Friday, April 28, 2017

Remembering (and Re-Introducing) Vinod Khanna

[Obituaries can be reductive things, especially when written on a short deadline and attempting to say meaningful, summarising things about a long career. Still, here’s my piece on Vinod Khanna for Film Companion]
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In her just-published memoir Freedom: My Story, the director and editor Arunaraje Patil recalls working with Vinod Khanna for the first time in the 1976 Shaque. This being a low-budget film made by FTII graduates who took their cinema seriously and had a proper script ready beforehand, sessions were held to help the actors understand their characters’ back-stories, behavioural traits and motivations – and Khanna was initially surprised. “[On the first day of shooting] when he saw our commitment to detail, he told us that he had not done the necessary preparation and that if we let him off that day, he would come fully prepared the next day. And he was true to his word… He spent a lot of time with us and the unit even when he was not required.”

The story suggests that like other mainstream stars of the era, Khanna could be taken unawares by a working environment that wasn’t slapdash, where dialogues weren’t scribbled down on the sets an hour before the shooting began, and actors weren’t mollycoddled. But it also suggests that he had the discipline and humility to step out of his comfort zone.


Little wonder then that this strikingly handsome man, who might have made a career out of being a poster boy, letting his sunglasses and open shirts do most of the work for him, participated in a number of relatively offbeat or understated films – starting with Gulzar’s Mere Apne and Achanak and Sunil Dutt’s Reshma aur Shera, and continuing for the next two decades, through Meera, Lekin… , Muzaffar Ali’s uncompleted Zooni, or Patil’s Rihaee (in which he played a man who returns to his village to find his wife pregnant by someone else).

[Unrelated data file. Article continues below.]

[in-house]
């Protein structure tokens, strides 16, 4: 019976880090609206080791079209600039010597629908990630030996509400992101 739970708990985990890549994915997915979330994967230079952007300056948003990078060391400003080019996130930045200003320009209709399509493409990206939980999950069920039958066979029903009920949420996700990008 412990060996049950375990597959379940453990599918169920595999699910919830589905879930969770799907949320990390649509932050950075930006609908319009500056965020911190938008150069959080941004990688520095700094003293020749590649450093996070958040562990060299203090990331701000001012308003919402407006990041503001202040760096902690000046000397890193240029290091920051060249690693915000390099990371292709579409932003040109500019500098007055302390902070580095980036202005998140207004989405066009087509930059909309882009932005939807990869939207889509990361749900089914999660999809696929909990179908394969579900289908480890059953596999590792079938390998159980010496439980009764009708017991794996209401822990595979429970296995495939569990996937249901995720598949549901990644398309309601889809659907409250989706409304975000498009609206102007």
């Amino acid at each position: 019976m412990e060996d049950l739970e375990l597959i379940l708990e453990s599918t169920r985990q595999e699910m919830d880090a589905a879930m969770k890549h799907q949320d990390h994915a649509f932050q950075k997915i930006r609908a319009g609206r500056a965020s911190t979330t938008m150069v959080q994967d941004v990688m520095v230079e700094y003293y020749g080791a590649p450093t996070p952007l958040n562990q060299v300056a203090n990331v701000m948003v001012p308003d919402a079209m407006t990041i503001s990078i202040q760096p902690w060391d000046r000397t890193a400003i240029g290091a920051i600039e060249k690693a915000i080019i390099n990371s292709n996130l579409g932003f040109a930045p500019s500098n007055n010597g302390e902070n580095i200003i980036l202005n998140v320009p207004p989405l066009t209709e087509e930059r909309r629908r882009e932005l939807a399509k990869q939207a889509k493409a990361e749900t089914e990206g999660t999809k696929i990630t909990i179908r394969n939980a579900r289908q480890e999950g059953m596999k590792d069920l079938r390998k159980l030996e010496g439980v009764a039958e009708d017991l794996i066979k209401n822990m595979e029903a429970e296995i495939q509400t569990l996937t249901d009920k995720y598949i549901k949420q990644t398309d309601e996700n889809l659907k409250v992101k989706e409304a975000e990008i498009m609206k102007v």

Yet Khanna’s abiding legacy will be his work in commercial cinema. (My first major memory of him was the buzz created in the mid-1980s by his impending return to films after a five-year stint with Osho – followed by the frisson-producing opening credit in Insaaf, which proclaimed “Re-Introducing Vinod Khanna”.) And the most intriguing thing about his mainstream career is the transition, over a few short years in the 1970s, from being a dashing young villain – devilishly good-looking and urbane in a way that other bad men of the time simply weren’t – to becoming a conservative, mostly straight-arrow hero.


It’s quite a leap. To appreciate it, look at some of his early films. Watch the sneering, clean-shaven Khanna in the goofy 1971 Elaan, for instance, where he plays sophisticated henchman to Madan Puri and Shetty, derisive one-liners dripping from his thin, curved lips as he effortlessly steals scenes from the “hero” Vinod Mehra. Or a moustached, more bucolic Khanna as the dacoit Jabbar Singh (a proto-Gabbar), terrorizing a village in Mera Gaon Mera Desh. Watch Aan Milo Sajna or Purab aur Paschim for glimpses of a screen personality that was edgier, less predictable, therefore more unsettling than the regular villains of the time.